Delia Falconer is the award-winning author of four books, The Service of Clouds, The Lost Thoughts of Soldiers, Sydney and Signs and Wonders. Between them, these books have been shortlisted for national awards across the categories of fiction, nonfiction, innovation, history, and biography, including the Miles Franklin, Prime Minister’s Literary Awards and the National Biography Awards.
Delia burst onto the literary scene by winning both the HQ/Joop! short story competition and the Island Magazine essay competition, for her essay “Columbus’s Blindness,” in the same year. Since then, Delia’s short stories and essays have been widely awarded and anthologised, including in the Macquarie PEN Anthology of Australian Literature, The Penguin Century of Australian Stories, The Penguin Best Australian Short Stories and various editions of The Best Australian Essays and The Best Australian Stories.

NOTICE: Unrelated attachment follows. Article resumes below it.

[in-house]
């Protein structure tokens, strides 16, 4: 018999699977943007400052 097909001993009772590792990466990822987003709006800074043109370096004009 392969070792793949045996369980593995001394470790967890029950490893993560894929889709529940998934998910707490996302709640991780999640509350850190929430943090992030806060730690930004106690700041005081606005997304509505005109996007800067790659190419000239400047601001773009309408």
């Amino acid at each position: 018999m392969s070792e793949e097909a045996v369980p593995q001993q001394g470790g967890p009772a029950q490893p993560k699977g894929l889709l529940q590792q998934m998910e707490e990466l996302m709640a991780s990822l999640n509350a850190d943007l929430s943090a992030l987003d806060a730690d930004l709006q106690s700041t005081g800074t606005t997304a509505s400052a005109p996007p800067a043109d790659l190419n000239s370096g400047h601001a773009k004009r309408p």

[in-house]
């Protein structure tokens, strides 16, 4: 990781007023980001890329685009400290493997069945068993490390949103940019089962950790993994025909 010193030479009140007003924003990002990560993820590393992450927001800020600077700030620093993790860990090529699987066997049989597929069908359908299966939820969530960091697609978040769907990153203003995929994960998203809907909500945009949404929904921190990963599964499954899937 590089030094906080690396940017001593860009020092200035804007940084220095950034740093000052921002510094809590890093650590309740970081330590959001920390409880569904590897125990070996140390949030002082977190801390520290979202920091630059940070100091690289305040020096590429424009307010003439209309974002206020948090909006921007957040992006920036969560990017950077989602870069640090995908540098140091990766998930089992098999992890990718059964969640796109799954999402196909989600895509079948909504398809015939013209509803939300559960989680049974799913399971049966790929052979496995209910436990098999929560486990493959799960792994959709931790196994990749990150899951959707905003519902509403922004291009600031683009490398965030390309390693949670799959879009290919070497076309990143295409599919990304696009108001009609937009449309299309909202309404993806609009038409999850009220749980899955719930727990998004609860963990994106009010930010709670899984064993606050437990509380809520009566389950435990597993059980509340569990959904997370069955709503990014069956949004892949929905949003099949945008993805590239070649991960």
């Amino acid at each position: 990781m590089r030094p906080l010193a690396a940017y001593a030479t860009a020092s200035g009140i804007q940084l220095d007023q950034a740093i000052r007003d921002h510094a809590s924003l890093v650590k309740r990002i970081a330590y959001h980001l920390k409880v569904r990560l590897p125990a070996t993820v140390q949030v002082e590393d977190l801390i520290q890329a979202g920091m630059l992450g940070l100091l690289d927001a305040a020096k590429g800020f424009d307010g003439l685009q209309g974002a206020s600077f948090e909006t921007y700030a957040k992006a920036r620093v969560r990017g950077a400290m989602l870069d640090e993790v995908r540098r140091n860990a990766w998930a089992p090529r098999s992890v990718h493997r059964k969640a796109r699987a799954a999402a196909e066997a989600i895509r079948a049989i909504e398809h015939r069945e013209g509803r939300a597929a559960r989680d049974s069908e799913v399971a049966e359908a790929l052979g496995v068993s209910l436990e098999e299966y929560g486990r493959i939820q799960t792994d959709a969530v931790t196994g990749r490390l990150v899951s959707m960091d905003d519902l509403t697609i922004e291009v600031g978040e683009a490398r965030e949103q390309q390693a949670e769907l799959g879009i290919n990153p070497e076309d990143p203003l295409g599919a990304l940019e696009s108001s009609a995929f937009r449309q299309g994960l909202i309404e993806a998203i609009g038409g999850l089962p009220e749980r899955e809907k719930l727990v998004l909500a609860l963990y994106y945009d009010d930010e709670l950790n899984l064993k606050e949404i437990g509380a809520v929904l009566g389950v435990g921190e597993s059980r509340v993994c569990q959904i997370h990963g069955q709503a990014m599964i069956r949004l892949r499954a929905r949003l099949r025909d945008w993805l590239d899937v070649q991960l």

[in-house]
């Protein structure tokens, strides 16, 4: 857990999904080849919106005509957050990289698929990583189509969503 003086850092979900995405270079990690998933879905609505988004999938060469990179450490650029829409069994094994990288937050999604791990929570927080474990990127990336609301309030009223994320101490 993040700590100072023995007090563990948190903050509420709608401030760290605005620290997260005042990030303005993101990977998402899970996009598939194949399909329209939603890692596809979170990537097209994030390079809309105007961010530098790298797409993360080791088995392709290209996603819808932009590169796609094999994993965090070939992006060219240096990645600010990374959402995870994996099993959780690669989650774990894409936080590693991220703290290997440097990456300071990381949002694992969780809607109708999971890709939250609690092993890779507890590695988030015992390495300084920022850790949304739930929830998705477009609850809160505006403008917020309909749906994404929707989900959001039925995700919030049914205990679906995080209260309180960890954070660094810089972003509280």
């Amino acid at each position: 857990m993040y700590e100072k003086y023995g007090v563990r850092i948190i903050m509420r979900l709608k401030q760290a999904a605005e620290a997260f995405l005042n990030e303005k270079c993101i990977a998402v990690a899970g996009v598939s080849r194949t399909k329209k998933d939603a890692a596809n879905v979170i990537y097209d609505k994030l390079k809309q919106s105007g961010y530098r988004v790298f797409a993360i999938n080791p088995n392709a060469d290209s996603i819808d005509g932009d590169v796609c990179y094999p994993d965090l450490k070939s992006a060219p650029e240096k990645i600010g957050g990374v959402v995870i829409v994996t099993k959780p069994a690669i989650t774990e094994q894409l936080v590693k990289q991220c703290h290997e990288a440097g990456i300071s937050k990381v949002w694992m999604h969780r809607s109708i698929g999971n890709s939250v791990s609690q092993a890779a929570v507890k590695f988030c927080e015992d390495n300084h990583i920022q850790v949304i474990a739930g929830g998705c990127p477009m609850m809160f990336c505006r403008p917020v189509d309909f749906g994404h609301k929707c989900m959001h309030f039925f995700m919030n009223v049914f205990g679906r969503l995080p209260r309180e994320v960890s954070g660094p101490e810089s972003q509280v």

Her criticism has appeared regularly in The Sydney Review of Books, The Australian, The Age, and The Sydney Morning Herald, and is frequently linked by international online digests such as 3 Quarks Daily, Arts and Letters Daily, and Bookforum.com.
In 2018 she was winner of the Walkley-Pascall Award for Arts Criticism for her essay “The Opposite of Glamour”. This marked a turn in her work towards writing about the profound challenges we are all facing—human and non-human alike—in a present of accelerating global change.
Delia holds a Doctorate in English Literature and Cultural Studies and has taught for many years, including at the University of Melbourne, RMIT, and the Cátedra Coetzee: Literaturas del Sur at the University of San Martín in Buenos Aires. She has served as a judge for numerous national awards including the NSW Premier’s Literary Awards, Stella Prize, and Age Book of the Year, acted as a peer for the Australia Council and Copyright Agency, mentored for the Australian Society of Authors and Westwords, and served on the board of Varuna: the Writers’ House. She is a Senior Lecturer in Creative Writing at the University of Technology Sydney.